| 17.1°C Dublin

Close

Premium

The Wine Buff: The Australian Chardonnay that will change perceptions

Australian varieties of the grape have had a bad rap in the past but Margaret River wines will change perceptions

Close

World Chardonnay Day is next Thursday

World Chardonnay Day is next Thursday

Vasse Felix Filius Chardonnay 2018

Vasse Felix Filius Chardonnay 2018

Shaw + Smith, `M3` Adelaide Hills Chardonnay 2018

Shaw + Smith, `M3` Adelaide Hills Chardonnay 2018

Tuffeau 2017 Blancs de Blancs Brut Nature

Tuffeau 2017 Blancs de Blancs Brut Nature

Delheim Sur Lie Chardonnay 2017

Delheim Sur Lie Chardonnay 2017

Lidl Australian Chardonnay 2019

Lidl Australian Chardonnay 2019

/

So yes, I'm talking about Chardonnay again. I know I focused on it fairly recently after sommelier Julie Dupouy hosted a very interesting tasting of Chardonnays from around the world. This time, I'm taking a closer look at Australian Chardonnay. Because World Chardonnay Day is next Thursday, and no matter what anyone says, it always seems to be the bottles from Oz that get the rap for being the big, oaky offenders. Which is simply not the case any more.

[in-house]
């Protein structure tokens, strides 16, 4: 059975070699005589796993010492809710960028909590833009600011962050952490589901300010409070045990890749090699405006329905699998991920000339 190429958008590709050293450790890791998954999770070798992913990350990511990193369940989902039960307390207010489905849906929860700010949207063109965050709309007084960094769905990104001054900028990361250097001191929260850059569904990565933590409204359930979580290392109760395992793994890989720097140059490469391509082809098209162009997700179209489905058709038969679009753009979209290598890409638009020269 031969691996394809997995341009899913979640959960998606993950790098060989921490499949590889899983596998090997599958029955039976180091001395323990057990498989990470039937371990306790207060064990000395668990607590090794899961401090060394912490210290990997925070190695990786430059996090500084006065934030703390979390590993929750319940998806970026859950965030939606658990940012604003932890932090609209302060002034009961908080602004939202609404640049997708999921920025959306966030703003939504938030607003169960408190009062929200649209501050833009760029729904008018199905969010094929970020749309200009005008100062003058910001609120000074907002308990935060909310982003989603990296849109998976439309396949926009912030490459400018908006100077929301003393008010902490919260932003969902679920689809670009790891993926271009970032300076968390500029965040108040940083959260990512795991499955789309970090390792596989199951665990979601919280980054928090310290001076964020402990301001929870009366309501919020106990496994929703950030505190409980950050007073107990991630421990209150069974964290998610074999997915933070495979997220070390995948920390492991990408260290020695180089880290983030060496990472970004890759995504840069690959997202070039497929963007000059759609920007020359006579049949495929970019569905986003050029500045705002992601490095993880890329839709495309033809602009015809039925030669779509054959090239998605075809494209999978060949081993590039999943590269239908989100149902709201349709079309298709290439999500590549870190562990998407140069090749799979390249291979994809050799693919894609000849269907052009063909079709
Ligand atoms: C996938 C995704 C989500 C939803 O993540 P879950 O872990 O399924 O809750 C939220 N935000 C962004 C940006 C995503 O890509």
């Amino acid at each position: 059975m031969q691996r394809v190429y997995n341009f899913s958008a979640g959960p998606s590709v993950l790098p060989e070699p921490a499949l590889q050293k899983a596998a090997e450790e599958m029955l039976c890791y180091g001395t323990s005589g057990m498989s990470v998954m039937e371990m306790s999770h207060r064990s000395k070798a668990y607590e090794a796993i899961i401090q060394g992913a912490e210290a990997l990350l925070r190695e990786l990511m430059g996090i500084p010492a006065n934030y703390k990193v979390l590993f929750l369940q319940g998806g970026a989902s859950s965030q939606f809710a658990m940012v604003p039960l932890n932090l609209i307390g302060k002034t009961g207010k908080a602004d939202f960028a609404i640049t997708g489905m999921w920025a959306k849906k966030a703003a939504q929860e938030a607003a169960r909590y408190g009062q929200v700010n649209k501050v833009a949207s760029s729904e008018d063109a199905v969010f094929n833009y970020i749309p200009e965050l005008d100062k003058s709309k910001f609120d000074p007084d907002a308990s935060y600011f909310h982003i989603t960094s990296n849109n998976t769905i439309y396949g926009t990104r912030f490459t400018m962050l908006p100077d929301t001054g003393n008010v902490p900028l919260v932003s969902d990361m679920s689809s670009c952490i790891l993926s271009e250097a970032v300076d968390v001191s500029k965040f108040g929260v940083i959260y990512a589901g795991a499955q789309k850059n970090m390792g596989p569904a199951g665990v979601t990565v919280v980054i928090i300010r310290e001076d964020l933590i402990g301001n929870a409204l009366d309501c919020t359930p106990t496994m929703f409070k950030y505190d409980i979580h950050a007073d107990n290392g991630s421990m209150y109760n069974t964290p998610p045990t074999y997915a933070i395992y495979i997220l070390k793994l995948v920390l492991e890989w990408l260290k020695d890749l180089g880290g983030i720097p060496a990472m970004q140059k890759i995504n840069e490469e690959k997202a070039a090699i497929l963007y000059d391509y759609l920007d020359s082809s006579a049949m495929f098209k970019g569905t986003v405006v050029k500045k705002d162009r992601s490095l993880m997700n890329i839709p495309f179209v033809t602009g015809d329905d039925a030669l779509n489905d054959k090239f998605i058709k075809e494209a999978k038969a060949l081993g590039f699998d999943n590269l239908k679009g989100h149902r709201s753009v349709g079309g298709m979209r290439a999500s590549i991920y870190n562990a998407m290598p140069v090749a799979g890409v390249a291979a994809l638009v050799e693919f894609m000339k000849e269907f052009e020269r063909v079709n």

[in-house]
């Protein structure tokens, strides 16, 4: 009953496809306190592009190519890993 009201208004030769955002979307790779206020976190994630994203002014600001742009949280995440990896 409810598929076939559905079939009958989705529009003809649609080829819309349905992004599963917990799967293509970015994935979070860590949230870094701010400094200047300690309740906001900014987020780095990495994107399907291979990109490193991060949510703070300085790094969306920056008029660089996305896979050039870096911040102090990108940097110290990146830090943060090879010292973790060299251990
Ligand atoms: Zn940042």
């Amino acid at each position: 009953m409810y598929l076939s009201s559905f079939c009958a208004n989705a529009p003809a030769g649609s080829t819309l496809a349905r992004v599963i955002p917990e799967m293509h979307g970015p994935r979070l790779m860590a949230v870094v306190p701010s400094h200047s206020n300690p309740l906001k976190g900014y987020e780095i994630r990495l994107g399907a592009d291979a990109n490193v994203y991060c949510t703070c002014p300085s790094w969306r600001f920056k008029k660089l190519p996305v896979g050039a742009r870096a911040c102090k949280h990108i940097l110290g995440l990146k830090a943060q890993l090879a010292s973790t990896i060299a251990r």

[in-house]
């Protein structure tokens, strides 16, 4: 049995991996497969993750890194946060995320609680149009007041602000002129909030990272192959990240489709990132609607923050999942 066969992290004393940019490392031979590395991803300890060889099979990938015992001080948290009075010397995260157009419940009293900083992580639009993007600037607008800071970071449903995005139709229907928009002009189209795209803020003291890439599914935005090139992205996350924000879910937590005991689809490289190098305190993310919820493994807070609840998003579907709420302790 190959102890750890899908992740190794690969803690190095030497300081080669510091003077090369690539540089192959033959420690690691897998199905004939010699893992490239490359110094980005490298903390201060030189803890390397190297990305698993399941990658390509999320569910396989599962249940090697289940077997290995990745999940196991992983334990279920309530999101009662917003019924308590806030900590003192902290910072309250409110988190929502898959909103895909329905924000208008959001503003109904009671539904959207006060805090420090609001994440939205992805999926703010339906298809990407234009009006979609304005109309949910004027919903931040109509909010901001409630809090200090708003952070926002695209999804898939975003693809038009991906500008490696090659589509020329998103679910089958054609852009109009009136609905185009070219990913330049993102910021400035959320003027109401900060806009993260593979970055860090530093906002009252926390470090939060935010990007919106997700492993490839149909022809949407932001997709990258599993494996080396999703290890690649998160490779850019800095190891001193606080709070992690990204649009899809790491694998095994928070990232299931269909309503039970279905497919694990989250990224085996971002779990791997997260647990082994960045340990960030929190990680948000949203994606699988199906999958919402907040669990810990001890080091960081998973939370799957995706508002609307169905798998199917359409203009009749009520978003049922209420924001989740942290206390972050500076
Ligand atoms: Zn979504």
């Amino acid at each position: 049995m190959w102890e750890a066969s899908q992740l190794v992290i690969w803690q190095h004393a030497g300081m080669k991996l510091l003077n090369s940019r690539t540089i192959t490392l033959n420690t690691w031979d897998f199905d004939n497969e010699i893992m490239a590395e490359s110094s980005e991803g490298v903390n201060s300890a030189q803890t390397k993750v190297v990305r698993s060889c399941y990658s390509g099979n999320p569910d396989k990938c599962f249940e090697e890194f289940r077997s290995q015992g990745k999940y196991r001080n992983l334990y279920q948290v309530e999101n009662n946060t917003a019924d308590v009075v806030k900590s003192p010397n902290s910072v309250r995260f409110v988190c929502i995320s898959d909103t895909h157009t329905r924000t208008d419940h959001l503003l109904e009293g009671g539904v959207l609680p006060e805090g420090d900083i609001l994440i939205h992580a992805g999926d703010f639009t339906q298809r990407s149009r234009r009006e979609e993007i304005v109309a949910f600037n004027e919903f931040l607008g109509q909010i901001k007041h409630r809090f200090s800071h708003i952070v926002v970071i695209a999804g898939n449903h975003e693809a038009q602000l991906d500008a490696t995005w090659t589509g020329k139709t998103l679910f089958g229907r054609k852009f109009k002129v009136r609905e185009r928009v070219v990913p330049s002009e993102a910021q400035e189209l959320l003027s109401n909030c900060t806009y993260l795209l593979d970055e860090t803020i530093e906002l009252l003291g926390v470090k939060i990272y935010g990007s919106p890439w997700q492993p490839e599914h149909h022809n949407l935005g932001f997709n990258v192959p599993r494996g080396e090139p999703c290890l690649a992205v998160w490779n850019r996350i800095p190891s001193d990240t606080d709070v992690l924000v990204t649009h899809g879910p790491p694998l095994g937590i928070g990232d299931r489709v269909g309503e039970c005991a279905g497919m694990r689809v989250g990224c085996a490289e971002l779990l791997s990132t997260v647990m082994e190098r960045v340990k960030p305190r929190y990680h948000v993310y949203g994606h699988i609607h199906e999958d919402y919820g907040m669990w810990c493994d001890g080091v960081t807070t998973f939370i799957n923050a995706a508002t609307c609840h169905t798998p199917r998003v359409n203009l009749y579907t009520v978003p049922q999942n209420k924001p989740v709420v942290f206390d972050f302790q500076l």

I was so, so lucky to have had the opportunity to visit Australia last October, a memory that feels more poignant than ever. Among the regions I travelled to was Margaret River, a small cape on the west coast, which is about three hours south of Perth, one of the most isolated major cities in the world. It is as close to Jakarta as it is to Adelaide, its nearest Australian neighbour.

Virginia Willcock, the winemaker at Vasse Felix, explained that the Margaret River region is ranked as one of the top 35 biodiversity hotspots in the world. Relaxed, with dramatic surf waves kissing the sands of practically deserted beaches, the unique climate and soil in the region has proved to be spectacularly well suited to growing premium-quality vines.